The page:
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10.29.2014

Wordy Wednesday

I watched Cold Mountain (2003) this week.  This movie has tons of A-list actors (Jude Law, Nicole Kidman, Renee Zellweger, Phillip Seymour Hoffman, Donald Sutherland, Natalie Portman) and they seemed too big for their characters.  It felt more like browsing through an issue of People Magazine than watching a movie about the Civil War.  (Do you really see that southern-hick woman and the southern belle or do you see Renee Zellweger and Nicole Kidman?)



It has some very predictable-outcome scenes; one where Jude Law saves the day by rescuing a widow and her baby from the treacherous Yankee's.  And the entire premise of the movie is a love-relationship between two people who hardly know each other.  Err........yet another movie with several Oscars under its belt that's dreck.

It's hard to watch something banal and with somewhat boring characters and having to compare it to Gone With the Wind.  The Nicole Kidman character is somewhat similar to Scarlet in that they're both the inept, bred southern belle having to learn to fend for herself.  Except Scarlett has so much more vitality.

The musicians in this movie were cool, however.

And one good thing about Cold Mountain is that it has Renee Zellweger with her OLD face.  I'm really sad to see what she's done.  She's one of my favorite actors and for her to change so dramatically feels like a loss to me.  

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Also watched Malcolm X this week.   I lOVE listening to what he has to say.  Maybe even moreso than MLK.  How he does not mince words.

"We don't see no American Dream.....we have experienced the American nightmare."
"To own the businessness in our own community; this isn't black supremacy, this is black intelligence."  "Black people were here before Christianity; we will be here after America has long passed away."
"The beginning of a nation begins with the mother, she's the first to care for the child, the message she gives that child he takes to the whole world."
He even says that JFK's assasination is "chicken's coming home to roost".

I just like someone who'll say things that are hugely politically unpopular.  (Not that I agree with that statement about JFK--actually I don't.)

It's interesting to see how Malcolm died for much the same reasons that his father did.  Even though his father died when he was only four years old, he still had a huge influence on Malcolm's life.

I like how Spike Lee starts this movie with the Rodney King beatings.  It reminded me a little of how Oliver Stone started JFK with the Zapruder Film.  Although it sends kind of a hopless message; that 30 years after Malcolm X's death, we have the exact same issues.  This article has a great photo-history of the L.A. Riots.

Um, to tie Malcolm X in with something that happened more recently; his grandson Malcolm Shabazz was killed in Mexico in 2012.  This account of M. Shabazz's death is pretty disconcerting--it looks like he was killed by the CIA.  Sean Stone's interpretation in the interview is that the CIA wants to kill all leaders and all would-be leaders.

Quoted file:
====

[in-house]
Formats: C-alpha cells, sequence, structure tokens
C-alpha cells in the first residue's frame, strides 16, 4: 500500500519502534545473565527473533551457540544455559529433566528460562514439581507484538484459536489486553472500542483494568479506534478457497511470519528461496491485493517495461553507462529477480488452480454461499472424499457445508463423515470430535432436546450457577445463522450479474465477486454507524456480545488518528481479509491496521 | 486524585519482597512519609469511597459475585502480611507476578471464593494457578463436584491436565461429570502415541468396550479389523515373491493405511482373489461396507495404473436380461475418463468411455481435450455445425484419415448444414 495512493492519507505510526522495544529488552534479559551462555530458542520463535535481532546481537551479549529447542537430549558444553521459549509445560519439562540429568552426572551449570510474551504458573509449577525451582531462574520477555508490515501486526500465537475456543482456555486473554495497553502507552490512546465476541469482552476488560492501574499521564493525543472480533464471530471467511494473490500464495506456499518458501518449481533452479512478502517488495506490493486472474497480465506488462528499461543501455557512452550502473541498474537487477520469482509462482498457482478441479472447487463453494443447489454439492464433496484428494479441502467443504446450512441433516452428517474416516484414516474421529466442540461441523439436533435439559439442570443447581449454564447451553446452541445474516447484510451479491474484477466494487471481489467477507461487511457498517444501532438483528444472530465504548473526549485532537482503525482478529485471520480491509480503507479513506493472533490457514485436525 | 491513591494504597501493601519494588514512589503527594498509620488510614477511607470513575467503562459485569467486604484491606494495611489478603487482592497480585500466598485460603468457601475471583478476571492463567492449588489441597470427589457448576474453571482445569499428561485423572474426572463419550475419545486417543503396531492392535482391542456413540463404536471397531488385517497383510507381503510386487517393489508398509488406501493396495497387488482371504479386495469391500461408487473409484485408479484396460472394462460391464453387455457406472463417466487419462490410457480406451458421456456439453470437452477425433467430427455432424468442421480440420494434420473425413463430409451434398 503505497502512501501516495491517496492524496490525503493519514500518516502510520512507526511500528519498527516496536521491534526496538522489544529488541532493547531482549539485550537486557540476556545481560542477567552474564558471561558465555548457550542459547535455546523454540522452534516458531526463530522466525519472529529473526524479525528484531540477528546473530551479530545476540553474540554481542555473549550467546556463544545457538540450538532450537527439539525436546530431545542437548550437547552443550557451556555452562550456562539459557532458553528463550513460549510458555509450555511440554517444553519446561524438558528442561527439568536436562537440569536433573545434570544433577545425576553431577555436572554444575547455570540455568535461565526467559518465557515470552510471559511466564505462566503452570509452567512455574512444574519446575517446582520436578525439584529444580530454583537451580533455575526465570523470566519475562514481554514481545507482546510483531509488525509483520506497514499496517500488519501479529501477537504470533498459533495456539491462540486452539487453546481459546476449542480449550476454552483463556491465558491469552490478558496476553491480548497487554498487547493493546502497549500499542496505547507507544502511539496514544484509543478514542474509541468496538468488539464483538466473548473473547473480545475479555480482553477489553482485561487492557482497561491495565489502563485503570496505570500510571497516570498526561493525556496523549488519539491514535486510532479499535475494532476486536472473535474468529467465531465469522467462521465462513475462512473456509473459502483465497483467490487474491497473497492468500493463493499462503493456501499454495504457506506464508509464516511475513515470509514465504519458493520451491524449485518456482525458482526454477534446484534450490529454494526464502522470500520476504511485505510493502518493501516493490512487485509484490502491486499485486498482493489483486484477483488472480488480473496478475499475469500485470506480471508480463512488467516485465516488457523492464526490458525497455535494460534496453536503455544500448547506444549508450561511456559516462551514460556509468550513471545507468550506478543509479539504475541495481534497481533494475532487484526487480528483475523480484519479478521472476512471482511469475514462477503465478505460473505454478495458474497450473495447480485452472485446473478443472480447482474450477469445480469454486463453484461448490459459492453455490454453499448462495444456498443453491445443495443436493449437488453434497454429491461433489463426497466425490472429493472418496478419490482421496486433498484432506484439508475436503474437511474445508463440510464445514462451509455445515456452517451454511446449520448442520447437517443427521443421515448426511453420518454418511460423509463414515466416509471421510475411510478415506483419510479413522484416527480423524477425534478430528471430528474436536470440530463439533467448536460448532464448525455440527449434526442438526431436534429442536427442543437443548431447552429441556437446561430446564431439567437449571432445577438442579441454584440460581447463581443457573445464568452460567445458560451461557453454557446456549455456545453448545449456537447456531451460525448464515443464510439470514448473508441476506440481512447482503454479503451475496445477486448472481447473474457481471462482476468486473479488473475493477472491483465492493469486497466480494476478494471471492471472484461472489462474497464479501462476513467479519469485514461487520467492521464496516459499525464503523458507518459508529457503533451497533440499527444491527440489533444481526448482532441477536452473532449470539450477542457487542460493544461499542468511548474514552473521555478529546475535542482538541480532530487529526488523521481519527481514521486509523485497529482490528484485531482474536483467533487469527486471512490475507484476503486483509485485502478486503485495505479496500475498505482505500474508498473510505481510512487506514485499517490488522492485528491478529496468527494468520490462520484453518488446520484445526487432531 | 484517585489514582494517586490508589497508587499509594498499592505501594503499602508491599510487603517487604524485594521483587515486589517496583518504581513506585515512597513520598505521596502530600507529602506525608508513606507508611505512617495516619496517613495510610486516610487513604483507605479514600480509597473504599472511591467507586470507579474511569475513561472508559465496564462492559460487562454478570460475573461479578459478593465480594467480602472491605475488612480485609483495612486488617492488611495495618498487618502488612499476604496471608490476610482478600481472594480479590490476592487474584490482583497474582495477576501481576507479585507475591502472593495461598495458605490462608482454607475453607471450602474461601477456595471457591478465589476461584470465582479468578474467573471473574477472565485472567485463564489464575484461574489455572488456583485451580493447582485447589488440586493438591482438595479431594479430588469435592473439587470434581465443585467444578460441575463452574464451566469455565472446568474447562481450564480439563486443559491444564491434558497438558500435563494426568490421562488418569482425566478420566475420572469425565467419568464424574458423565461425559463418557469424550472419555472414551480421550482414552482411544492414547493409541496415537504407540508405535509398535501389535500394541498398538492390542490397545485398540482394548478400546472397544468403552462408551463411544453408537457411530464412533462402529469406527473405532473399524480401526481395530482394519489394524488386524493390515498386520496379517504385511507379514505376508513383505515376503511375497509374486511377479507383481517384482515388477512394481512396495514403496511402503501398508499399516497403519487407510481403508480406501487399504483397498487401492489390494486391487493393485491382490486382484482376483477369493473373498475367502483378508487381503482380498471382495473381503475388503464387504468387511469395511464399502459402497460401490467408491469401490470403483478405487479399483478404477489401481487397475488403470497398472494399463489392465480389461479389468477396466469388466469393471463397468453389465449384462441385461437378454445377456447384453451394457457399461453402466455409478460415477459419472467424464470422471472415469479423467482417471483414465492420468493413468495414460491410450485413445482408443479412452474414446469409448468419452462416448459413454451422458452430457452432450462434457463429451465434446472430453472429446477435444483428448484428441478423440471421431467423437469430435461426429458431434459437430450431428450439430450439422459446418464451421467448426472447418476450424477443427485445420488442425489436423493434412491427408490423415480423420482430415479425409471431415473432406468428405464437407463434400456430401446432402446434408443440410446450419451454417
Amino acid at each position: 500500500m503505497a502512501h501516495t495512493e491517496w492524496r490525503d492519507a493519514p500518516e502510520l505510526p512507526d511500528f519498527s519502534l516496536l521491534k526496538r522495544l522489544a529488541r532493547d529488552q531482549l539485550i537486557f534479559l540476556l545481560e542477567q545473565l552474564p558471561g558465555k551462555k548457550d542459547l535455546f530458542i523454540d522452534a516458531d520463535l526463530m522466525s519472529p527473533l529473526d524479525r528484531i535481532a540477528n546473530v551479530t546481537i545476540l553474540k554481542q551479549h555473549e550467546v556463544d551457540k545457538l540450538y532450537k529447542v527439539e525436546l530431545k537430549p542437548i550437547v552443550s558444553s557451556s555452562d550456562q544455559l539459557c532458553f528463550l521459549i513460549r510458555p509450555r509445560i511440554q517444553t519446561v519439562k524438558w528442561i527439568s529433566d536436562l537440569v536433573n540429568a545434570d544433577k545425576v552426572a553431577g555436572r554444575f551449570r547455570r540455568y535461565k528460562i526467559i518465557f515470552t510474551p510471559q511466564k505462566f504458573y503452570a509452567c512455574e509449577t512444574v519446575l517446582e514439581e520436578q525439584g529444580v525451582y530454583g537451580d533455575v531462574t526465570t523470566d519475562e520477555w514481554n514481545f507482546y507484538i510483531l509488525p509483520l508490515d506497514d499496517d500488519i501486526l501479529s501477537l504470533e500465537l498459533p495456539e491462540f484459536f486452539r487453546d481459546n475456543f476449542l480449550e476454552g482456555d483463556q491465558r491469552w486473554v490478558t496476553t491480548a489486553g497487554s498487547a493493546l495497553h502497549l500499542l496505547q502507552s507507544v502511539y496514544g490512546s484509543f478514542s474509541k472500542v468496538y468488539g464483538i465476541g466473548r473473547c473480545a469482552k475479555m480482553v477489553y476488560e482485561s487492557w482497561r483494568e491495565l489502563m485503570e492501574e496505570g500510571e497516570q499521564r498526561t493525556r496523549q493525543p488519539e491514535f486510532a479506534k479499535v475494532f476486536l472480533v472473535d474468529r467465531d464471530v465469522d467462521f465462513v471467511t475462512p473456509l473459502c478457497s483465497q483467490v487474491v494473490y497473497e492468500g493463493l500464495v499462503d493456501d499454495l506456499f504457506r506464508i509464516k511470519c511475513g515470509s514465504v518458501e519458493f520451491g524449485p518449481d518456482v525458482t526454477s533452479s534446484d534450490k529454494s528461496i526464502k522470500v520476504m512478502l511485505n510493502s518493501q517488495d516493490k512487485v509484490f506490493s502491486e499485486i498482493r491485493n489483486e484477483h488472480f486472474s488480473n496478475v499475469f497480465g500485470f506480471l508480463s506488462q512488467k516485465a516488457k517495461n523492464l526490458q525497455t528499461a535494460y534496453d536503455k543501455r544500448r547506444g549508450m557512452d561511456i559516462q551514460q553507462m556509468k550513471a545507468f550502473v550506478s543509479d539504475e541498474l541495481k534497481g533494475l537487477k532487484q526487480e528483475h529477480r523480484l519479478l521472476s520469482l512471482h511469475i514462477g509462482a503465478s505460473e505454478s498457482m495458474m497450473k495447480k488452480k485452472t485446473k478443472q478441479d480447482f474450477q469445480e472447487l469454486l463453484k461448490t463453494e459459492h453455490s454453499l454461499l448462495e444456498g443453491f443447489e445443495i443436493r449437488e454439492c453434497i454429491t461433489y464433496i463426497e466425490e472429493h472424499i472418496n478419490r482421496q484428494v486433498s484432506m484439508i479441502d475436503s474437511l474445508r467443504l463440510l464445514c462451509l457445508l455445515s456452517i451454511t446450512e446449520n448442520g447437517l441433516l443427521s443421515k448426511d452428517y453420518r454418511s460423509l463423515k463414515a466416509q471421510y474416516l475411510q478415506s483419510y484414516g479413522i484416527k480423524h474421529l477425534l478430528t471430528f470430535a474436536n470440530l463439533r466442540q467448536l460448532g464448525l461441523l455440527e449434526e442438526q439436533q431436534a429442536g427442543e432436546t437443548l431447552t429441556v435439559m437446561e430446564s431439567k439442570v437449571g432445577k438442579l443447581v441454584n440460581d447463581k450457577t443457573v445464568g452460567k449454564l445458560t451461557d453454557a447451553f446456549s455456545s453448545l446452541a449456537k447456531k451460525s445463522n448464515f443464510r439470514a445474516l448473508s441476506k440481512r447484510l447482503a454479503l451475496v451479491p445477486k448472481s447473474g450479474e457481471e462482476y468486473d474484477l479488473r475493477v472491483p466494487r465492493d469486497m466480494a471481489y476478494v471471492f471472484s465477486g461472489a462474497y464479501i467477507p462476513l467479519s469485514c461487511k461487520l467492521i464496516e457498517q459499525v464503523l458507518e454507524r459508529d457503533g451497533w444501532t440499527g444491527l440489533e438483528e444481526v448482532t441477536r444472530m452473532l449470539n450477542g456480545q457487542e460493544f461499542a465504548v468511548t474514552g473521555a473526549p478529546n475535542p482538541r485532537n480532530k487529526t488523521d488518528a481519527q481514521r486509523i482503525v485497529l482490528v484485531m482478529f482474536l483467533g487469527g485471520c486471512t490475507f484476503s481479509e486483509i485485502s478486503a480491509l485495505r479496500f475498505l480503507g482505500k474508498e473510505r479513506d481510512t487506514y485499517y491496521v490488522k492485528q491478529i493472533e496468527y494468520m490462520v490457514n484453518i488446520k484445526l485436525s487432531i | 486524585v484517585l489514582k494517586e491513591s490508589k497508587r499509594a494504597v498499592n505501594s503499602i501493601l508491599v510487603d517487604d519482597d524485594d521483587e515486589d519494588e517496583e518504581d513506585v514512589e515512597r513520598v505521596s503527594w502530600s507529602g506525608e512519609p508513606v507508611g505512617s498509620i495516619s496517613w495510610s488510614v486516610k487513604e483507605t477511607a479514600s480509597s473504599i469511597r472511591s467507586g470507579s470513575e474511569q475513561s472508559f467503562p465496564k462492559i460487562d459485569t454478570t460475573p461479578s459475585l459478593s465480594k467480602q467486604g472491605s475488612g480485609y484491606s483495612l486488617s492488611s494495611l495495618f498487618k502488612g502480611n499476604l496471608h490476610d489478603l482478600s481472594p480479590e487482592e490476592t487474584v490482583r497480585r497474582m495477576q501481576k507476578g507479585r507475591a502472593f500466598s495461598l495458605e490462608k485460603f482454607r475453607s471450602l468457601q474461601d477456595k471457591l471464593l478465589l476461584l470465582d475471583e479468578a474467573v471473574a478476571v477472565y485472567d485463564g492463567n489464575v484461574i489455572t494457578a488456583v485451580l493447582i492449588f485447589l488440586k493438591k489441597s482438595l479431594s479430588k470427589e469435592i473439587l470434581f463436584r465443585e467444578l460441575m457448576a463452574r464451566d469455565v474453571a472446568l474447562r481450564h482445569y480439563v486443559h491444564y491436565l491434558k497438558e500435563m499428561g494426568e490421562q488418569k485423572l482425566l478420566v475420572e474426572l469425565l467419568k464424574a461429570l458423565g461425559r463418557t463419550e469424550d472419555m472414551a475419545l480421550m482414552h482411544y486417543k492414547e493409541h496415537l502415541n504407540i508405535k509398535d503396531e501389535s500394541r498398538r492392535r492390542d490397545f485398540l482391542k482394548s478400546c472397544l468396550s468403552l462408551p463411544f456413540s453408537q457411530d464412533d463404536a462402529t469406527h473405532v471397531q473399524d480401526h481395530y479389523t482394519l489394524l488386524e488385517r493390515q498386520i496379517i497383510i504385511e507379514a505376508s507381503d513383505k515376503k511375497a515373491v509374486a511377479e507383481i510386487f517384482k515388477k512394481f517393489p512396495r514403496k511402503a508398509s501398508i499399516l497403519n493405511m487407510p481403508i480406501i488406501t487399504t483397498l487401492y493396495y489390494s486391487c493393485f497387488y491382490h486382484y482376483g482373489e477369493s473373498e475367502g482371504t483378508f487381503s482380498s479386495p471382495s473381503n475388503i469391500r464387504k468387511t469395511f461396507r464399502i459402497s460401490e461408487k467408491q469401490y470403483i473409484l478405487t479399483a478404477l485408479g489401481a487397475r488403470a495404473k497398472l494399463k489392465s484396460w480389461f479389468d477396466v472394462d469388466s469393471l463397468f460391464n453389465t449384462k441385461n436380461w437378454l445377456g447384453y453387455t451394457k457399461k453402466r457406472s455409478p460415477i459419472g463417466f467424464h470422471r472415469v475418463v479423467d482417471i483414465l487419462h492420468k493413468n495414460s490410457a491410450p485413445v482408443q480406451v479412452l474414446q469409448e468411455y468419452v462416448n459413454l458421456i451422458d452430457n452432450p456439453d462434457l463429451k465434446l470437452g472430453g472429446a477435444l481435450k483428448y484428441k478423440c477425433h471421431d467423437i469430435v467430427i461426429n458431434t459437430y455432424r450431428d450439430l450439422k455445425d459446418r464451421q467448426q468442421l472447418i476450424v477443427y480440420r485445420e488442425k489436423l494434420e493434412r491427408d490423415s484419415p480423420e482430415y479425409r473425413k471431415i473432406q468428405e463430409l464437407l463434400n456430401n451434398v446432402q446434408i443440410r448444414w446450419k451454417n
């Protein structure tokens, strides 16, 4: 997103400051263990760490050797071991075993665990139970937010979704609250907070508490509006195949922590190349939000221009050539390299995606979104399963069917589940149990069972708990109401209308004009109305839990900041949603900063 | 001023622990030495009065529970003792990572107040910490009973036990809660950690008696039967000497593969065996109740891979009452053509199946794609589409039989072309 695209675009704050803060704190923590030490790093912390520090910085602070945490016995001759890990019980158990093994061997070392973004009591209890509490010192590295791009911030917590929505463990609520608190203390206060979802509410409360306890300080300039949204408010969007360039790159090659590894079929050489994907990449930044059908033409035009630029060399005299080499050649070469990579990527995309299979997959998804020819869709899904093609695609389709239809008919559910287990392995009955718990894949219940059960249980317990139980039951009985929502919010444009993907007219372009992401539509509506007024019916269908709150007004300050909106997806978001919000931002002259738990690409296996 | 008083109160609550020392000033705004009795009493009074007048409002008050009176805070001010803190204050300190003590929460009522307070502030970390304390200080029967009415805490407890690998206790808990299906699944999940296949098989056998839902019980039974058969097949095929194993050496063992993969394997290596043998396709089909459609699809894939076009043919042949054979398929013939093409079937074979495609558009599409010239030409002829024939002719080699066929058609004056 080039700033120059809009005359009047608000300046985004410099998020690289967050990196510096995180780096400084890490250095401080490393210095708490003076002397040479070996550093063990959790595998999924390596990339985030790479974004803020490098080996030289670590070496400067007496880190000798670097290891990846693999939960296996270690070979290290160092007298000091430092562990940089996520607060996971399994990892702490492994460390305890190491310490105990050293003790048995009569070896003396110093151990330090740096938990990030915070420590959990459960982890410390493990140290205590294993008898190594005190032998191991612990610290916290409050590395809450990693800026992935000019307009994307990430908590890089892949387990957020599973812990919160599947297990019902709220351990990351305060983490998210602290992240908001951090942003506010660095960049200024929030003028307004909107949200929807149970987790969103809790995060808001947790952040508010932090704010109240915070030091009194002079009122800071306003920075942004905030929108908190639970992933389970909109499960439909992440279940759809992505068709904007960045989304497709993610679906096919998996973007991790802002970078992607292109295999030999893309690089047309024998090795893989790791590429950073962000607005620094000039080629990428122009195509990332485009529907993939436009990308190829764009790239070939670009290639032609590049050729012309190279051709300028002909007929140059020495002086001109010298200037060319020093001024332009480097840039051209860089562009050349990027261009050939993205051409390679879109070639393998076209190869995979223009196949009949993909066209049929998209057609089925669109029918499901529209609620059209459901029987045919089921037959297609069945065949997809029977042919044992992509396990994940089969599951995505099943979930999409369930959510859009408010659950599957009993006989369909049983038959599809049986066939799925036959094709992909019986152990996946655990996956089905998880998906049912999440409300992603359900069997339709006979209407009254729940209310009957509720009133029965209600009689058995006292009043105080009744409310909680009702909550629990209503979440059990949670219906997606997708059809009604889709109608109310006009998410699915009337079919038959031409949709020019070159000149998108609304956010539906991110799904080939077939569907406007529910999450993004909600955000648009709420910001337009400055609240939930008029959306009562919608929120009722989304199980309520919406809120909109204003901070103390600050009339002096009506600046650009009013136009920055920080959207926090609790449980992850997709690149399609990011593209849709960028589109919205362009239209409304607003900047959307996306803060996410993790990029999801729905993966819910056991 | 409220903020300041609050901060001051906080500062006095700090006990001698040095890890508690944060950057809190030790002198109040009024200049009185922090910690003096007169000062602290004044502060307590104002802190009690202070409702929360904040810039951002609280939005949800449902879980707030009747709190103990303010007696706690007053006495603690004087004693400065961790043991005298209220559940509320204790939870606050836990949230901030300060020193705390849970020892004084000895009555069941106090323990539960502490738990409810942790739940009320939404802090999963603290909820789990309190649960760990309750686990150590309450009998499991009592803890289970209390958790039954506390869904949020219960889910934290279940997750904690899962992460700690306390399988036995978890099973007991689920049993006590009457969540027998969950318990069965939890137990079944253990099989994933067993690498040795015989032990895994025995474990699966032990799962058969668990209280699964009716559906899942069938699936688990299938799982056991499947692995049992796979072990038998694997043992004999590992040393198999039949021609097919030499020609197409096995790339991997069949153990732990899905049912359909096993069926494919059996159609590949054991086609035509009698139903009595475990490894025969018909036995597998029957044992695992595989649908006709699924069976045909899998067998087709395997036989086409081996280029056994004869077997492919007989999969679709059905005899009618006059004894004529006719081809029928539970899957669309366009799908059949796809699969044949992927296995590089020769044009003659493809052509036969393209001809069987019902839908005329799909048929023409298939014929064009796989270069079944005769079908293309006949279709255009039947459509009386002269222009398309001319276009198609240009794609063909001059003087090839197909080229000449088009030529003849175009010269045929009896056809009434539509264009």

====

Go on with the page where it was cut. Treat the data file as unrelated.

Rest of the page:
* * *

The NYT just published an article about how the CIA employed as many as 1K Nazi's at its inception, to assist in training and in fighting the Cold War.  This is not a new discovery.  Consider this documentary, made in the 80s by Bill Moyers in response to the Iran Contra, in which he states the same thing.  And so the question that this article really raises, to me, is why is the NYT airing this, now?  They strike me as the type of publication to dismiss a CIA-Nazi connection as conspiracy-theory-horse-shit.  I think that the NYT is only willing to air an article like this after the subject has lost its political relevance and volaltility, and has become more of a historical subject.  That is to say, for example, that the NYT will never publish a controversial article about the collapse of Tower 7 until probably 40+ years after the 9-11 attacks.

On a somewhat related topic, I also saw "Kill the Messenger" this week.  Now this is a good movie.  Steel Saunders reviewed it on Comedy Film Nerds, and made the point that it's a must-see.  KtM is a movie about the publication of Gary Webb's Dark Alliance report in the San Jose Mercury News.  The reports stated that the CIA was complicit in the selling of cocaine within the US in order to help pay for the contras (after Congress had opposed their support).

The CIA-cocaine connection, also, is not new news, and it wasn't news in '96.  Consider the "Iran Contra Cover Up" created in '88, that explores the exact same issues.  Some of the lines in the movie, for example where Webb, while visiting Nicaragua, is astounded to discover that "Olly" was party to the selling of cocaine, make Webb come across as a little naive.  I mean, at what point is all of this stuff going to fall into the 'well, duh' category?  We've been hit over the head with evidence for decades now.  And, as with the Nazi-CIA connection article, every time we react in wide-eyed naivete and say 'wow, can you believe it?" and then to forget about it entirely and get on with our activities!    

Um, yeah, so I guess at the same time that Kill the Messenger is a good movie, and until now I knew nothing of Gary Webb, the underlying message--that the CIA is more corrupt than the mafia, and that the media has the power to destroy whomsoever they take issue with--is a little redundant.  I'm looking forward to the day when these realities are implicit in the consciousness of the average American, and we're interested in reforming the system.

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